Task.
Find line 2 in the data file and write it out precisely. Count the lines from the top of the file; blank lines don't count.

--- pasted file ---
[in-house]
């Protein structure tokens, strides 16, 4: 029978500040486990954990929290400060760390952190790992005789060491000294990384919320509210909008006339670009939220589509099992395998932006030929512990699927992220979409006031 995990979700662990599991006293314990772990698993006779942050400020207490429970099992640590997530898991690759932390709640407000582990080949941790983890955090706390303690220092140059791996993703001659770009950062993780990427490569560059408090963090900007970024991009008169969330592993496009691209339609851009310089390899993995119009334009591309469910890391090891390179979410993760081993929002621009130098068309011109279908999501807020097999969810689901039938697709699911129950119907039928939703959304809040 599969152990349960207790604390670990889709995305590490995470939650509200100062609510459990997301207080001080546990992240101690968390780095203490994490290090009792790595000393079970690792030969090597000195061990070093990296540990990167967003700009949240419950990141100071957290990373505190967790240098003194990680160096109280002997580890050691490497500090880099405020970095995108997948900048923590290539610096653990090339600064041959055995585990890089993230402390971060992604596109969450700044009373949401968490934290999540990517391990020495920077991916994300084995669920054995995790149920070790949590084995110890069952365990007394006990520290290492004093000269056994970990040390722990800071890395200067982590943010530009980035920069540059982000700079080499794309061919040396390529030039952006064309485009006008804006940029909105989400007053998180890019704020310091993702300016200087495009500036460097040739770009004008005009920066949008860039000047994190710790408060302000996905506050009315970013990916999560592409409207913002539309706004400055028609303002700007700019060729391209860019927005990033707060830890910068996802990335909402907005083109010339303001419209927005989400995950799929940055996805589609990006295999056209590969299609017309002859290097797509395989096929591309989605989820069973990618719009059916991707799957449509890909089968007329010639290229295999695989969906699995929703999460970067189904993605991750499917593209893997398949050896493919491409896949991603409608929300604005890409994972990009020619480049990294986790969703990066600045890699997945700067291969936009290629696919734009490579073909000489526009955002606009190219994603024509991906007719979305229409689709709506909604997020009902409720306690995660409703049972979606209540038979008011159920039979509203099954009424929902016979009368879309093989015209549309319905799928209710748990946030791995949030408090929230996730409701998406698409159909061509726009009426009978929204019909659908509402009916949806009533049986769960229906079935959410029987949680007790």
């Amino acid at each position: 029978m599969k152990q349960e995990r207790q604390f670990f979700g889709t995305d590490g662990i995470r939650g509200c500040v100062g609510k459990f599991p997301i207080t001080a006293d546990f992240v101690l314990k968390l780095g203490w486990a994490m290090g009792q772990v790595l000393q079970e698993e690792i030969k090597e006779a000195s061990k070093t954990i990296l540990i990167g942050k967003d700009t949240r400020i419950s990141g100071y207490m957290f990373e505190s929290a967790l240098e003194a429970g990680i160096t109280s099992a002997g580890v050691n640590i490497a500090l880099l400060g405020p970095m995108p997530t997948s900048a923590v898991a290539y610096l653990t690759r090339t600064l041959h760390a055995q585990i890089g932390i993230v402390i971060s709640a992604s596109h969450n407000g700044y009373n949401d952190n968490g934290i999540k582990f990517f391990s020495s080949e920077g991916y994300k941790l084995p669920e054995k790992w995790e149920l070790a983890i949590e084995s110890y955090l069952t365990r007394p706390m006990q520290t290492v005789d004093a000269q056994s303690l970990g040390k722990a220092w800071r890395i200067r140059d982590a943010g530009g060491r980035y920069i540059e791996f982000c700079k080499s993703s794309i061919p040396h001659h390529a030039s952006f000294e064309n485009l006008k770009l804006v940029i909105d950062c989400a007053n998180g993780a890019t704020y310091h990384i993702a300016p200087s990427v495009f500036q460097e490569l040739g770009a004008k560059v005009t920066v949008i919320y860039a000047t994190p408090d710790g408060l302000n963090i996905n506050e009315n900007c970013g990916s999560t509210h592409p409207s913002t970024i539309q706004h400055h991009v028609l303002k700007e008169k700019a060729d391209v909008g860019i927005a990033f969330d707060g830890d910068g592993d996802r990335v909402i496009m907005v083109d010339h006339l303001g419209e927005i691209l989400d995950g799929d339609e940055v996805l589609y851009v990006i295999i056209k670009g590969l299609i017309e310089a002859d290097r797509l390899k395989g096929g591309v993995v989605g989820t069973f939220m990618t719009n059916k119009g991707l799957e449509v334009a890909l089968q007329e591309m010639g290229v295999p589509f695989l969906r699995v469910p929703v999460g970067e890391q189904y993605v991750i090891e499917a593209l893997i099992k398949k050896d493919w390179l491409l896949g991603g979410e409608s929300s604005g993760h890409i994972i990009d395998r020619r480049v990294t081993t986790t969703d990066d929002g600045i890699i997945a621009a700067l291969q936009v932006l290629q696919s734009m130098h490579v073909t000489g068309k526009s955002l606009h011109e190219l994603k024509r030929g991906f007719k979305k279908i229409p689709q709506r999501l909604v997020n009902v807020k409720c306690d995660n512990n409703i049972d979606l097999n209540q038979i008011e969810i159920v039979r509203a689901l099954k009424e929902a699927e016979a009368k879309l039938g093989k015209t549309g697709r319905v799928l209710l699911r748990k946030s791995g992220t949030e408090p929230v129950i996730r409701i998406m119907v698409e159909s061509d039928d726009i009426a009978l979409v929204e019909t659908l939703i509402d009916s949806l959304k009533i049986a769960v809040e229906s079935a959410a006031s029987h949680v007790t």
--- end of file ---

């Protein structure tokens, strides 16, 4: 029978500040486990954990929290400060760390952190790992005789060491000294990384919320509210909008006339670009939220589509099992395998932006030929512990699927992220979409006031 995990979700662990599991006293314990772990698993006779942050400020207490429970099992640590997530898991690759932390709640407000582990080949941790983890955090706390303690220092140059791996993703001659770009950062993780990427490569560059408090963090900007970024991009008169969330592993496009691209339609851009310089390899993995119009334009591309469910890391090891390179979410993760081993929002621009130098068309011109279908999501807020097999969810689901039938697709699911129950119907039928939703959304809040 599969152990349960207790604390670990889709995305590490995470939650509200100062609510459990997301207080001080546990992240101690968390780095203490994490290090009792790595000393079970690792030969090597000195061990070093990296540990990167967003700009949240419950990141100071957290990373505190967790240098003194990680160096109280002997580890050691490497500090880099405020970095995108997948900048923590290539610096653990090339600064041959055995585990890089993230402390971060992604596109969450700044009373949401968490934290999540990517391990020495920077991916994300084995669920054995995790149920070790949590084995110890069952365990007394006990520290290492004093000269056994970990040390722990800071890395200067982590943010530009980035920069540059982000700079080499794309061919040396390529030039952006064309485009006008804006940029909105989400007053998180890019704020310091993702300016200087495009500036460097040739770009004008005009920066949008860039000047994190710790408060302000996905506050009315970013990916999560592409409207913002539309706004400055028609303002700007700019060729391209860019927005990033707060830890910068996802990335909402907005083109010339303001419209927005989400995950799929940055996805589609990006295999056209590969299609017309002859290097797509395989096929591309989605989820069973990618719009059916991707799957449509890909089968007329010639290229295999695989969906699995929703999460970067189904993605991750499917593209893997398949050896493919491409896949991603409608929300604005890409994972990009020619480049990294986790969703990066600045890699997945700067291969936009290629696919734009490579073909000489526009955002606009190219994603024509991906007719979305229409689709709506909604997020009902409720306690995660409703049972979606209540038979008011159920039979509203099954009424929902016979009368879309093989015209549309319905799928209710748990946030791995949030408090929230996730409701998406698409159909061509726009009426009978929204019909659908509402009916949806009533049986769960229906079935959410029987949680007790």